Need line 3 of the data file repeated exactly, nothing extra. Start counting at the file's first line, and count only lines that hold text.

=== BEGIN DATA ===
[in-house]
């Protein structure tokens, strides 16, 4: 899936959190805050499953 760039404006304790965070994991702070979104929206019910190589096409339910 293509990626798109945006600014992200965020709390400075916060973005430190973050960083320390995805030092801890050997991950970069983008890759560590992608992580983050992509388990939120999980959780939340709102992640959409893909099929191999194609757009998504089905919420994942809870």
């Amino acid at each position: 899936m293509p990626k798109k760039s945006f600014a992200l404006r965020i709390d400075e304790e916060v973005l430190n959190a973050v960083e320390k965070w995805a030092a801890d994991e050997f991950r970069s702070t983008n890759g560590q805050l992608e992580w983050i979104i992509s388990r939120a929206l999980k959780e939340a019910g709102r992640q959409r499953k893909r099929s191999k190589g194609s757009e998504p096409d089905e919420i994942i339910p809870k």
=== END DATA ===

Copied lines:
């Amino acid at each position: 899936m293509p990626k798109k760039s945006f600014a992200l404006r965020i709390d400075e304790e916060v973005l430190n959190a973050v960083e320390k965070w995805a030092a801890d994991e050997f991950r970069s702070t983008n890759g560590q805050l992608e992580w983050i979104i992509s388990r939120a929206l999980k959780e939340a019910g709102r992640q959409r499953k893909r099929s191999k190589g194609s757009e998504p096409d089905e919420i994942i339910p809870k």